As a consequence, it would seem that a basic scaling down of the machines and robots of the macro world will notsuffice in the nano world. Does this spell the end for nanotechnology? Of course not. Nature has already proven that thisrealm can be conquered. Many organisms rely on some of the properties of the nano world to perform necessary tasks, as manyscientists now believe that motor proteins such as kinesins in cells rely on rectified Brownian motion for propulsion by means ofa Brownian ratchet. The Brownian ratchet model proves that there are ways of using Brownian motion to our advantage.

Brownian motion is not only be used for productive motion; it can also be harnessed to aid biomolecularself-assembly, also referred to as Brownian assembly. The fundamental advantage of Brownian assembly is that motion isprovided in essence for free. No motors or external conveyance are required to move parts because they are moved spontaneously bythermal agitation. Ribosomes are an example of a self-assembling entity in the natural biological world. Another example of Brownianassembly occurs when two single strands of DNA self-assemble into their characteristic double helix. Provided simply that therequired molecular building blocks such as nucleic acids, proteins, and phospholipids are present in a given environment, Brownianassembly will eventually take care of the rest. All of the components fit together like a lock and key, so with Brownianmotion, each piece will randomly but predictably match up with another until self-assembly is complete.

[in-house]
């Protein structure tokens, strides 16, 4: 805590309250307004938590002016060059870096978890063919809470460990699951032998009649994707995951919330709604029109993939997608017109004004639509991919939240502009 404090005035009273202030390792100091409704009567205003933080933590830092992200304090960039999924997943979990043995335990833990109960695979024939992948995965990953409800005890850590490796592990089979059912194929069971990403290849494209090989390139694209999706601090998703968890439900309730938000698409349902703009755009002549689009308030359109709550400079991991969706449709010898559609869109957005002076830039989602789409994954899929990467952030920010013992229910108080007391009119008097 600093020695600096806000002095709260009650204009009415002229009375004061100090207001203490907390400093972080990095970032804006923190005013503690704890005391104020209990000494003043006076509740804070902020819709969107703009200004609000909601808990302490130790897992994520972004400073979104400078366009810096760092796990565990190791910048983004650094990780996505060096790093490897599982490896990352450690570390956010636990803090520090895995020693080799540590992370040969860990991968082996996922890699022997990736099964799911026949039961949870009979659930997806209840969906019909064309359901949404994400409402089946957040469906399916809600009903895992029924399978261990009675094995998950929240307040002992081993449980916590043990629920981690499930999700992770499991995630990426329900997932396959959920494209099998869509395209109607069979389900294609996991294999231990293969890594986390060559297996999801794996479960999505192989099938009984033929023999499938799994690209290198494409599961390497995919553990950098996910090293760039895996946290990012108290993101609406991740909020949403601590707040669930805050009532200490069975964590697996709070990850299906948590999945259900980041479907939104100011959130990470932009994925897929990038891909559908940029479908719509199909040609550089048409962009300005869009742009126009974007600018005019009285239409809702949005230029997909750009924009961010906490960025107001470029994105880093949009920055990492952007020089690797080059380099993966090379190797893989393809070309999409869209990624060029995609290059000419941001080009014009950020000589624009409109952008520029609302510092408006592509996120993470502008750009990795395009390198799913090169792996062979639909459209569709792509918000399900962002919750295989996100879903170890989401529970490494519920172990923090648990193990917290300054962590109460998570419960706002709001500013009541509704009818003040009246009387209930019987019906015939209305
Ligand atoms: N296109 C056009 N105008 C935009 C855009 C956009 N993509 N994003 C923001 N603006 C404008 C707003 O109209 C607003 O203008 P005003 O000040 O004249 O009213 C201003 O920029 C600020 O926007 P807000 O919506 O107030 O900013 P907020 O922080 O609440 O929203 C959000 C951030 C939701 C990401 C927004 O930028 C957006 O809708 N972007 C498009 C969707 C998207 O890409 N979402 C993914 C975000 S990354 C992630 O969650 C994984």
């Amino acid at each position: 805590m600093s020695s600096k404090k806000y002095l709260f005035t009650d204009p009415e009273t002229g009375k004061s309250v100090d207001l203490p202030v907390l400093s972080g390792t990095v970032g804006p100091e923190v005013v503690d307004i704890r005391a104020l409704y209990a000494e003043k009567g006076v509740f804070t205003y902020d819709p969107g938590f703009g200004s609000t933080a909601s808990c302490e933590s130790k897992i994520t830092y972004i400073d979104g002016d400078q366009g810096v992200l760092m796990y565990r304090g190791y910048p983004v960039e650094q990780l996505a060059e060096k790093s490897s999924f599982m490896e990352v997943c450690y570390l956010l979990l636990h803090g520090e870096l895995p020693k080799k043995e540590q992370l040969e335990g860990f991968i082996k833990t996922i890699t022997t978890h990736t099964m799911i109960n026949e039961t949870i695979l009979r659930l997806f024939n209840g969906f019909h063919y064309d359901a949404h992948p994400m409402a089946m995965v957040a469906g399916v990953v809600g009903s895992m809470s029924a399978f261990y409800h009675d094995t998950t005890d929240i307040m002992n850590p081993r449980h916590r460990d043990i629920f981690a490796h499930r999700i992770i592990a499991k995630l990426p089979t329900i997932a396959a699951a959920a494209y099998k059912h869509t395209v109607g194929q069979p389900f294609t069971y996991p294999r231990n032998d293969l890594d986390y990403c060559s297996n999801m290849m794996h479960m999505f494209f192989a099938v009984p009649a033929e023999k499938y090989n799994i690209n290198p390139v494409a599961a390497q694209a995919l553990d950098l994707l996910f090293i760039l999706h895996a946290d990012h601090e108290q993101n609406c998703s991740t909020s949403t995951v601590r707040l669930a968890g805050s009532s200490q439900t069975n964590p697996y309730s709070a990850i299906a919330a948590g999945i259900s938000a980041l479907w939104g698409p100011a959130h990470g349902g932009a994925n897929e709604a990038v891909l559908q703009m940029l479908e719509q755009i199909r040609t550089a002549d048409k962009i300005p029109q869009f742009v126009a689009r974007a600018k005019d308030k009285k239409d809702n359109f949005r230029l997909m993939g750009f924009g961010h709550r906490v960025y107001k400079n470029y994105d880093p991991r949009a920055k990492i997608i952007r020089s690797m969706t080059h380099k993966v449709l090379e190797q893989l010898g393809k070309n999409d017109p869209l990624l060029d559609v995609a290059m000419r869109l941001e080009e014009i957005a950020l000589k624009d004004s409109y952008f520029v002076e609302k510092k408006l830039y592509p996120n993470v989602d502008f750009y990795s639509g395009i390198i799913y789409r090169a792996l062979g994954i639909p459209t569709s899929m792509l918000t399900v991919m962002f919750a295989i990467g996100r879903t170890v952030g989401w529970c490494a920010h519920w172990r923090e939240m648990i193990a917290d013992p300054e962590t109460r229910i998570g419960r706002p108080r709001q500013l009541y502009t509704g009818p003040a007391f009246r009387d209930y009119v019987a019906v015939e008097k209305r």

Brownian assembly is already being used to create nano-particles, such as buckyballs. Most scientists viewthis type of assembly to be the most promising for future nano-scale creations.

Questions & Answers

how to know photocatalytic properties of tio2 nanoparticles...what to do now
Akash Reply
it is a goid question and i want to know the answer as well
Do somebody tell me a best nano engineering book for beginners?
s. Reply
what is fullerene does it is used to make bukky balls
Devang Reply
are you nano engineer ?
fullerene is a bucky ball aka Carbon 60 molecule. It was name by the architect Fuller. He design the geodesic dome. it resembles a soccer ball.
what is the actual application of fullerenes nowadays?
That is a great question Damian. best way to answer that question is to Google it. there are hundreds of applications for buck minister fullerenes, from medical to aerospace. you can also find plenty of research papers that will give you great detail on the potential applications of fullerenes.
what is the Synthesis, properties,and applications of carbon nano chemistry
Abhijith Reply